Showing posts from June, 2012

Personalization in Education - Part 2

The first part of this series looked at what it mans to personalize learning and some of the key beliefs one must have to do successfully switch in a new direction. What I want to start to get into is how we do this in our classrooms. We are busy in schools gathering a lot of data. The problem is that we are gathering the wrong kind. Personalization starts with PERSON. We need to gather more information about the students we serve. We have to gather real data on who they are, what makes them work, how they learn, what they care about, their challenges, their successes, and all of the important DATA. Nobody really wants to learn from a teacher that doesn't care about them and doesn't show interest in them as an individual. We need to understand students as a person first and a learner second. We have whole child initiatives out there and lots of big thinkers saying we need to drop standardized test data and become more personal. However, very few are telling how. It can h

Personalization in Education - Part 1

It has been great to attend ISTE12 and finally begin to hear some honest buy in and acceptance to the philosophy of personalization of education for each student. I know this has been floating around in the ether for quite a while, I believe it can be tied back to Nel Noddings work on the ethic of care in the classroom (and probably before that). I was researching this in the early 2000's while working on my dissertation and am glad to see the rest of the community grab on and embrace the concept. Here is the general idea behind personalized learning: the teacher finds a way to know about each individual student to be responsive to their needs just at the right time they need to be guided in the right direction. As Yong Zhao  has pointed out, we have made the mistake in education (actually by policymakers around education) to believe that this can be accomplished by standardized testing. NCLB was quick to prove that the type of data we were gathering was not adequate to cause ch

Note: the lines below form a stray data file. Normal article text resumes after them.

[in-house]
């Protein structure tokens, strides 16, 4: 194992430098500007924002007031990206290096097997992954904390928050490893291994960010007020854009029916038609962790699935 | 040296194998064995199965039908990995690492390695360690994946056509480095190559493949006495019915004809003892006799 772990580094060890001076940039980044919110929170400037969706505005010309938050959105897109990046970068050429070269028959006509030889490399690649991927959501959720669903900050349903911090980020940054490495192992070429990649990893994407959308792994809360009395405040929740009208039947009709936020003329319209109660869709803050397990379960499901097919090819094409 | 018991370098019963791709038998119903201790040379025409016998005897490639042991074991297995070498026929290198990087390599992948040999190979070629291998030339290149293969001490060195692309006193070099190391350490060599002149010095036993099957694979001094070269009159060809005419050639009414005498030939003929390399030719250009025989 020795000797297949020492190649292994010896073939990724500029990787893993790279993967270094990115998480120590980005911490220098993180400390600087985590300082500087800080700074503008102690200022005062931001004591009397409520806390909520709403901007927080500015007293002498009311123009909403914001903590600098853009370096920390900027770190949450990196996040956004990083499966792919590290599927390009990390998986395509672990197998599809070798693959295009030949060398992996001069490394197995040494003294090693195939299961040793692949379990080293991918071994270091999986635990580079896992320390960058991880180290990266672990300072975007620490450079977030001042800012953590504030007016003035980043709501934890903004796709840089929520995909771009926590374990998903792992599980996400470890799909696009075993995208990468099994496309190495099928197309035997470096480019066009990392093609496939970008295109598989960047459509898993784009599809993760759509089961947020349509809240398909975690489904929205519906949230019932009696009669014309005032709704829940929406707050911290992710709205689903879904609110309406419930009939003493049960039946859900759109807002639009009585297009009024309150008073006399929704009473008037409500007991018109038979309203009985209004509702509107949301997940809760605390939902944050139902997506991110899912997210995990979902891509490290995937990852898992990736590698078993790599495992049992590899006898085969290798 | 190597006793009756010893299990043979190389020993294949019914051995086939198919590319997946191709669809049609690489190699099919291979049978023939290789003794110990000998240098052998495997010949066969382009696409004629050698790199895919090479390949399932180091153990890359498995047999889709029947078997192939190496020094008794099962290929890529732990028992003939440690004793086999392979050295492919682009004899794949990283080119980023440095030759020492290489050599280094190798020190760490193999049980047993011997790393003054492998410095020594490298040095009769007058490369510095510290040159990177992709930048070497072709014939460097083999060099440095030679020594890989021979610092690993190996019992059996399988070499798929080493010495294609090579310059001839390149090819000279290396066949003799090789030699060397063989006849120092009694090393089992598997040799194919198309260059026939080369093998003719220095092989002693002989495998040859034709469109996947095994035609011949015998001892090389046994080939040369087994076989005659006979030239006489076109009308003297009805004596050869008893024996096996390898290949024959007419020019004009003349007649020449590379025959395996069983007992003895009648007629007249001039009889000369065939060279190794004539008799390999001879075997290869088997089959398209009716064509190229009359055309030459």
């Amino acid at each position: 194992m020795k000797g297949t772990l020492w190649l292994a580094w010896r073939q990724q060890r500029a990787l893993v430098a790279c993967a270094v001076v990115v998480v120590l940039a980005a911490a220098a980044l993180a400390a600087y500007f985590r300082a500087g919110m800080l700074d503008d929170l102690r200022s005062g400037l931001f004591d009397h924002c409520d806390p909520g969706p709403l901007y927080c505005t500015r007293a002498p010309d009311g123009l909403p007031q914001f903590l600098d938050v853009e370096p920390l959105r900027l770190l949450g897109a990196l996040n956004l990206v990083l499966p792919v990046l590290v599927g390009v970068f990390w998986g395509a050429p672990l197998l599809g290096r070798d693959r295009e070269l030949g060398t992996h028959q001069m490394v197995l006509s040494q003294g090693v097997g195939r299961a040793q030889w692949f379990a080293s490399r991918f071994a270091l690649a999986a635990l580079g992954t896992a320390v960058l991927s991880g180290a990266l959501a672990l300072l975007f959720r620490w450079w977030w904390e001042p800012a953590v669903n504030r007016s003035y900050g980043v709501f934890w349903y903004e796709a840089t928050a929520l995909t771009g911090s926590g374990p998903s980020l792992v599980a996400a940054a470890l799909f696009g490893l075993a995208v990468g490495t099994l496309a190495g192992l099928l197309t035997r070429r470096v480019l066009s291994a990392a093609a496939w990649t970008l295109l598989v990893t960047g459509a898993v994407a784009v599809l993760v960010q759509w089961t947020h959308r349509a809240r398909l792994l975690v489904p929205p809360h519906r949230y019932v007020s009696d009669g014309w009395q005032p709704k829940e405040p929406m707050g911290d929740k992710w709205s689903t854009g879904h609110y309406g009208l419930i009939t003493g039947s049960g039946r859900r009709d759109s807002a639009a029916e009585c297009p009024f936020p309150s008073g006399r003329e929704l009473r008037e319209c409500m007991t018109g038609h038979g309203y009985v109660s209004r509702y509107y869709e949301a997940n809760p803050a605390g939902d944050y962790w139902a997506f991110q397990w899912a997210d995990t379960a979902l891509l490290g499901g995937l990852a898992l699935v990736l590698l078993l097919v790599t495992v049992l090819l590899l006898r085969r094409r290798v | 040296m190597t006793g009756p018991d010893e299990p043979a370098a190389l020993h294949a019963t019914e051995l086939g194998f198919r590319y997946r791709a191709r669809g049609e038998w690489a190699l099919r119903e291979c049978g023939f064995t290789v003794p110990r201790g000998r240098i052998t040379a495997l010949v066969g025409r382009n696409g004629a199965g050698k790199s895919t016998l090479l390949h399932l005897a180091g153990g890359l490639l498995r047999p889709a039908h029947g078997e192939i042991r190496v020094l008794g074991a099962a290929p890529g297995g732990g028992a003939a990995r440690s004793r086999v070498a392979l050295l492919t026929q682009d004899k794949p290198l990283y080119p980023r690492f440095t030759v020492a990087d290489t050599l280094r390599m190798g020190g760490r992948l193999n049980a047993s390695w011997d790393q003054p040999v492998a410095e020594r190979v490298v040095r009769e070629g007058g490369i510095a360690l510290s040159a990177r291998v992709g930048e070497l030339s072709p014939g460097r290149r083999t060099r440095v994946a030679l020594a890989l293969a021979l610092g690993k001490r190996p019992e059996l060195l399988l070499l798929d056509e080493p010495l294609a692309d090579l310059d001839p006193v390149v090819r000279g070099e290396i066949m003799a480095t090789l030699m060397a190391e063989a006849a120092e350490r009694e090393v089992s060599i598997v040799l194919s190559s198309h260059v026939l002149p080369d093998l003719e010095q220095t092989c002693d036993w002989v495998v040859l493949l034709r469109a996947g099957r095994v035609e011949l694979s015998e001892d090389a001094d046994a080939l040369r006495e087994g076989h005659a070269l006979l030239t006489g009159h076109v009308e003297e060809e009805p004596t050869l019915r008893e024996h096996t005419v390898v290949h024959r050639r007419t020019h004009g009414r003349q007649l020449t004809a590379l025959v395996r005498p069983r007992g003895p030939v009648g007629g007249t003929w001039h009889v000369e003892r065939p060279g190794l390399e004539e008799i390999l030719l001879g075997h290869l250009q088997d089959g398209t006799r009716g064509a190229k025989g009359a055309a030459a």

Retire the "21st Century" in "21st Century Learning"

At the start of ISTE12 I tossed out a concept through twitter that was discussed in the School CIO conference preceding ISTE. I proposed that we should retire "21st Century Learning" and start calling it "Learning". It has caused quite a discussion in twitter and I have had some great intellectual exchanges over it. I wanted to take this venue as a place to put my thoughts on the concept together. Here is the general idea: words matter All of the discussion on PLC's show us that a common vocabulary means something when working with groups of people. Over the course of the past 15 years 21st Century Learning has developed as a term to prepare educators for what was coming when technology became a common and essential part of society, children, families, and learning. So let's just admit what happened. The 21st Century came and we were not ready. Some screamed for change and some resisted - others just rode the wave.   The 21st Century started a dozen ye